The Policy Settings on Picture property was disabled for some reason.

pictureurl-policysettingsettodisabled-1

Disabled from Manage user profile policies in SharePoint admin center meant

The property or feature is visible only to the User Profile Service administrator. It does not appear in personalized sites or Web Parts, and it cannot be shared.

Also it meant the property was not visible when queried by REST API.

After updating the policy settings to Optional, the pictureURL property for the user is being returned by the REST API query and showing up in SharePoint sites as well.

pictureurl-policysettingsettooptional

<d:PictureUrl>siteurl/StaffDetail/js.jpg?t=63579640559</d:PictureUrl>

 

 

 

from reshmeeauckloo http://bit.ly/2hPZfdw

Reshmee Auckloo
Reshmee Auckloo – Reshmee is a certified Microsoft professional and has been involved in delivering solutions across a wide variety of industry sectors in a range of assignments from SSRS to Microsoft SharePoint, Project Server development, CRM Dynamics and .Net including business requirements gathering and software quality assurance.

This article has been cross posted from reshmeeauckloo.wordpress.com (original article)

Unable to change Content Type of document in Library

December 23, 2016 Leave a comment

I was trying to remove a content type from a document library which was associated with multiple content types. As a first action, I identified all documents tagged with the content type to be removed and tried to update them with another content type. However some documents were still showing the old content type despite saving it with the new content type by updating the [Content Type] field.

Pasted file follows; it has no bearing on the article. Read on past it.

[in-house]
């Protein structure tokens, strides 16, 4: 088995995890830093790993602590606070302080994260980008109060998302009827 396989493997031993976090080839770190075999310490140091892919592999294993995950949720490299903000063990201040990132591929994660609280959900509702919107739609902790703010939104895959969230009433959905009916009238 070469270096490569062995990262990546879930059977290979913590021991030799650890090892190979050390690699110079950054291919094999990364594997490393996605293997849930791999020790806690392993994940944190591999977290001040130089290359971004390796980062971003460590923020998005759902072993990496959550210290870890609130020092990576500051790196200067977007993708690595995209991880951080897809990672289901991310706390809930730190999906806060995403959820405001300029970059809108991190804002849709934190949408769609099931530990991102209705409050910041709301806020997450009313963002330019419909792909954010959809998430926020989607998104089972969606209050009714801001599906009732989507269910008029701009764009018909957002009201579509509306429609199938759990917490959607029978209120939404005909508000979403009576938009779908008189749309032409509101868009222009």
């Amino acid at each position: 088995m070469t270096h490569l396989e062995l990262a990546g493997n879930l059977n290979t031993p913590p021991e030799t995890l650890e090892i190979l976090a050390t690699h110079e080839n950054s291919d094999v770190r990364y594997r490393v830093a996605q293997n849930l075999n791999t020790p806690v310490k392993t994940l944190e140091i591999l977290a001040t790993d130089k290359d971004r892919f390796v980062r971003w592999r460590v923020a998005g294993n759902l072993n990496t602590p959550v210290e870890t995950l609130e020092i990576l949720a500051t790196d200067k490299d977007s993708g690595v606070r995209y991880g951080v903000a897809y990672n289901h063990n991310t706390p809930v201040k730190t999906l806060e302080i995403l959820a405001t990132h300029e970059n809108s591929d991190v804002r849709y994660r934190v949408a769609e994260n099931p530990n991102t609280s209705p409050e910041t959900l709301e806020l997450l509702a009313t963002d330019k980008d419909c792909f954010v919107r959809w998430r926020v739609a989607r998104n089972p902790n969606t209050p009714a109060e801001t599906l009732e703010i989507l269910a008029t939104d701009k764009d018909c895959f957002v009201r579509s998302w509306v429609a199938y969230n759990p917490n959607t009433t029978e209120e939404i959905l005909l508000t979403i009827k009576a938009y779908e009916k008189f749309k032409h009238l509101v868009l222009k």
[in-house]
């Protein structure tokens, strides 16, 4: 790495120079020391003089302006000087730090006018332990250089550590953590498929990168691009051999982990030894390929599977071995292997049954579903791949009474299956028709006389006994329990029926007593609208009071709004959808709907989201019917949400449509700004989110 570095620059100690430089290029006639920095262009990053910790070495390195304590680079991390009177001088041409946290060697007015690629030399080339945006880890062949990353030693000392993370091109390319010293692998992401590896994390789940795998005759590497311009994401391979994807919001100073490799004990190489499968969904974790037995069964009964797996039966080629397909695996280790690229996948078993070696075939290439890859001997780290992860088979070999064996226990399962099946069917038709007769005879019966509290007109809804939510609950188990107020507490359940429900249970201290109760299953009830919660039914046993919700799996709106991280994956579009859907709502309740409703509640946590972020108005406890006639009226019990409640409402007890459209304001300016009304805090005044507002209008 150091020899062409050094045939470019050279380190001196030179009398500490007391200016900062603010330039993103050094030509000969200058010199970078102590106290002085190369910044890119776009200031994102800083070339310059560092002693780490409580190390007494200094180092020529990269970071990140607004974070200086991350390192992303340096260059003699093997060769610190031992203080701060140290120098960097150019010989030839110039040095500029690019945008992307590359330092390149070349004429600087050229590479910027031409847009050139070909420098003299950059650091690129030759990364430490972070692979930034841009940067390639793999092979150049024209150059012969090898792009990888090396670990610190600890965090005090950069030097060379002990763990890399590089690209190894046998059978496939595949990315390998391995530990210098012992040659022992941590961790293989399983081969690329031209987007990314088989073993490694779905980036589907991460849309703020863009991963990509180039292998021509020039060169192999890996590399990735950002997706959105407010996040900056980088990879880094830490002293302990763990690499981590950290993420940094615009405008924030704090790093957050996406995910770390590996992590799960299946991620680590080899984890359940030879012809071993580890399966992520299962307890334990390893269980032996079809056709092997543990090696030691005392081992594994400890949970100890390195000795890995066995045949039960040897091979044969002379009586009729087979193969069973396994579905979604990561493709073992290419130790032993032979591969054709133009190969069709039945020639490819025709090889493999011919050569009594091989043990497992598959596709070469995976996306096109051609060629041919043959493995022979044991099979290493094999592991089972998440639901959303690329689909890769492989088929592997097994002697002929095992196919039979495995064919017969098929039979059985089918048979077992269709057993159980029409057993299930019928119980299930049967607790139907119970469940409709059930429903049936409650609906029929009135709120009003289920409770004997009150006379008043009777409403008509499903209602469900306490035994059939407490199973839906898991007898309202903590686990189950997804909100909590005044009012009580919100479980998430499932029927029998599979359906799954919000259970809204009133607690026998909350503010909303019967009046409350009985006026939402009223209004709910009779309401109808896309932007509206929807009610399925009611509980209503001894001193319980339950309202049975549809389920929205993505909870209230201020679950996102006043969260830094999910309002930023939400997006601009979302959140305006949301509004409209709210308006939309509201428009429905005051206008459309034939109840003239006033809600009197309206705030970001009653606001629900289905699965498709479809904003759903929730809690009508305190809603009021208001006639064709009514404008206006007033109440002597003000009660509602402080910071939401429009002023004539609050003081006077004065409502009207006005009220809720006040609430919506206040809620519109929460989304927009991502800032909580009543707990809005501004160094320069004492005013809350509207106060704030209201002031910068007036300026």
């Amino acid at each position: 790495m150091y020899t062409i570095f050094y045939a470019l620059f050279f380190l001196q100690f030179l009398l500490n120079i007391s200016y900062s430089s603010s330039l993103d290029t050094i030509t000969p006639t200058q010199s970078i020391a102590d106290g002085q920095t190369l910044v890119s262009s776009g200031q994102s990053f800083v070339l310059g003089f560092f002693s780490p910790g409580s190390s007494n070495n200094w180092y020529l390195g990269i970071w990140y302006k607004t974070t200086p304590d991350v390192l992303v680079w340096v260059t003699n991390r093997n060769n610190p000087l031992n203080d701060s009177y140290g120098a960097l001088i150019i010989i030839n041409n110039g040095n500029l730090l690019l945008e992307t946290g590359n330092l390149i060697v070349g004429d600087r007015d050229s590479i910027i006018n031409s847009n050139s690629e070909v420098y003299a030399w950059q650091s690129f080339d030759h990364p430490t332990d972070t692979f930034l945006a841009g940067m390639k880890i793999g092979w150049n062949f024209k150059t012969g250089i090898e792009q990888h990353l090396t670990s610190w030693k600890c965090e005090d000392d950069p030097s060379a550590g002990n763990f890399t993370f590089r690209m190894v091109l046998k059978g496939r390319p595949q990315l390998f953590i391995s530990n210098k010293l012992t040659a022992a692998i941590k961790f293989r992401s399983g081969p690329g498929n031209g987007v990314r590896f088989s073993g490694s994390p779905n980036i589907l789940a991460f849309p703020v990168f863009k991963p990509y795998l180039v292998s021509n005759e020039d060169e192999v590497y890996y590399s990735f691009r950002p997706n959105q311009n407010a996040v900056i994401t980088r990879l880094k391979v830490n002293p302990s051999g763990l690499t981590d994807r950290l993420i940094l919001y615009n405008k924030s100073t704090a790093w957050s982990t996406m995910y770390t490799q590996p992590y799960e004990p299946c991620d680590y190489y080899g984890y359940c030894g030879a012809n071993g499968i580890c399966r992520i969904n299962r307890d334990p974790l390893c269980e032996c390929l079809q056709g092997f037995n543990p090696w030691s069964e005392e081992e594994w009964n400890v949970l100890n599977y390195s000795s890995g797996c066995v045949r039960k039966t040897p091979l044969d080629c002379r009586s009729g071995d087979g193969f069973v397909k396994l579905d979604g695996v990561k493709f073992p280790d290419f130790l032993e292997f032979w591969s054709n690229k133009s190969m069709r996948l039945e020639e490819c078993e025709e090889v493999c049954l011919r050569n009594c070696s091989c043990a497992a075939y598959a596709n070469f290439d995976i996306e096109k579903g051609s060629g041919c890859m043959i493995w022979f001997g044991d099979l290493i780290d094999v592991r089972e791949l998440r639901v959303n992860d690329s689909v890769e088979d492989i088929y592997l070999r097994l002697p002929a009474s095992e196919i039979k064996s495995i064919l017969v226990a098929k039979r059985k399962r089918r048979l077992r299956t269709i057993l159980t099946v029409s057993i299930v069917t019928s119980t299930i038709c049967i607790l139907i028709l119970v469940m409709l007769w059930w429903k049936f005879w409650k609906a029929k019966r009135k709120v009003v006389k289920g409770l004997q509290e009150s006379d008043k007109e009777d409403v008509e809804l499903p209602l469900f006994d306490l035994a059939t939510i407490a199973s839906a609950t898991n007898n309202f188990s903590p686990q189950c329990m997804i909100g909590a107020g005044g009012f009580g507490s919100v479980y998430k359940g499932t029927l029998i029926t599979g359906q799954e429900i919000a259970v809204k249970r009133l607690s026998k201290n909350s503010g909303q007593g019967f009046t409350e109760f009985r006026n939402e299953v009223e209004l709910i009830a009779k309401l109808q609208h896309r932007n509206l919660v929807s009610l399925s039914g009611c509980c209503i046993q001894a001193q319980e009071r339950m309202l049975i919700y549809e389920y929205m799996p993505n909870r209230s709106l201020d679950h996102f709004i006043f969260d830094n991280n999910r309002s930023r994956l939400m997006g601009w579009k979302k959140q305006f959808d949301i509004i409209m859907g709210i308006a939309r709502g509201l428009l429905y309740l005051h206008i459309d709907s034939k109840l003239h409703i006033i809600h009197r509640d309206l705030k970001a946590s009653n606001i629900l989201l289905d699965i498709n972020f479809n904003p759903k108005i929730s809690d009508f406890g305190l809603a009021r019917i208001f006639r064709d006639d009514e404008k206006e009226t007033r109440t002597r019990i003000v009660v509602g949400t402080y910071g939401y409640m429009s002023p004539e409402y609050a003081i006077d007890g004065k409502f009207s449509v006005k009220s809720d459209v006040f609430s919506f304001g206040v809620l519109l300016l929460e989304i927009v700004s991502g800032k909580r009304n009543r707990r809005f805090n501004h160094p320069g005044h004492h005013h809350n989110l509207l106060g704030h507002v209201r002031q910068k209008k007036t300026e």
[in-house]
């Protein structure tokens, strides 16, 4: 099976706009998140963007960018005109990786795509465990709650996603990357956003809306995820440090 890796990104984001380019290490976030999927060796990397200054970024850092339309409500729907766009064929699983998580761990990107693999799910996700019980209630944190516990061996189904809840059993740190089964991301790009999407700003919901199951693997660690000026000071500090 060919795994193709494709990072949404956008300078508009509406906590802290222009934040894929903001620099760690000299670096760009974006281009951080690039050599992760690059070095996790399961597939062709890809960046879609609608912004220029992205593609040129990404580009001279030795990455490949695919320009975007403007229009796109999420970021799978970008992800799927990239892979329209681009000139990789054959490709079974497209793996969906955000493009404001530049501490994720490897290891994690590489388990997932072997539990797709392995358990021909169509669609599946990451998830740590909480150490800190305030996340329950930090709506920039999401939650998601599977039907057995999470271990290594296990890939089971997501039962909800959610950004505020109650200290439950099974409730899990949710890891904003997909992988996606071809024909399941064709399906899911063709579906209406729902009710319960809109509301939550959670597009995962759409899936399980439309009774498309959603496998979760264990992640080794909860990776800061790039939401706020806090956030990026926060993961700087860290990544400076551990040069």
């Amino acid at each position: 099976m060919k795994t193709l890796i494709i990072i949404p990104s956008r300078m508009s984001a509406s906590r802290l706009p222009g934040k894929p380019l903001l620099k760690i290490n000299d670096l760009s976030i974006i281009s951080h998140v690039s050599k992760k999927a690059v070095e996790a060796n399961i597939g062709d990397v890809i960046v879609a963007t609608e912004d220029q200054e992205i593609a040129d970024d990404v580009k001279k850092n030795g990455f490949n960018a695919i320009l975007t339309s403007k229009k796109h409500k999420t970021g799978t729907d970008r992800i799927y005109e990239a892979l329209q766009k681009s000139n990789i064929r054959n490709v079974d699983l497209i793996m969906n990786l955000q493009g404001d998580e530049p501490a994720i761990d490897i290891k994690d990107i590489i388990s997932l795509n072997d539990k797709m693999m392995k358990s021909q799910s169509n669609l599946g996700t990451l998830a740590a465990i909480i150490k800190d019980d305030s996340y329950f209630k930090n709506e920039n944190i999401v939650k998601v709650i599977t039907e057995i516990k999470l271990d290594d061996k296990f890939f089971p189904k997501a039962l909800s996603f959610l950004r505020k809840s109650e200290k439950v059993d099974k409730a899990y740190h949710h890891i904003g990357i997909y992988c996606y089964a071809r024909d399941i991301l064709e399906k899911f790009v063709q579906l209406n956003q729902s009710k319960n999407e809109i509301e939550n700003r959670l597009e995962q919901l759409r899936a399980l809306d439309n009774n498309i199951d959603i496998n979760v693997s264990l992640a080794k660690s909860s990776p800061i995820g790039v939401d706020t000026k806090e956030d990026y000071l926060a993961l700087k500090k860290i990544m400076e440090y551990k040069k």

contenttypecolumn

I tried removing the document and adding the document back to the document library, unfortunately it was still referencing the old content type.

The solution that worked for me was to open the document in desktop office and open the “Advanced Properties”.

advancedproperties

Find and select the property ContentTypeId and click on Delete.

contenttypeiddelete

After deleting the ContentTypeId property I was able to update the content type property of the document and eventually remove the old content type from the document library.

from reshmeeauckloo http://bit.ly/2hZNhvL

Reshmee Auckloo
Reshmee Auckloo – Reshmee is a certified Microsoft professional and has been involved in delivering solutions across a wide variety of industry sectors in a range of assignments from SSRS to Microsoft SharePoint, Project Server development, CRM Dynamics and .Net including business requirements gathering and software quality assurance.

This article has been cross posted from reshmeeauckloo.wordpress.com (original article)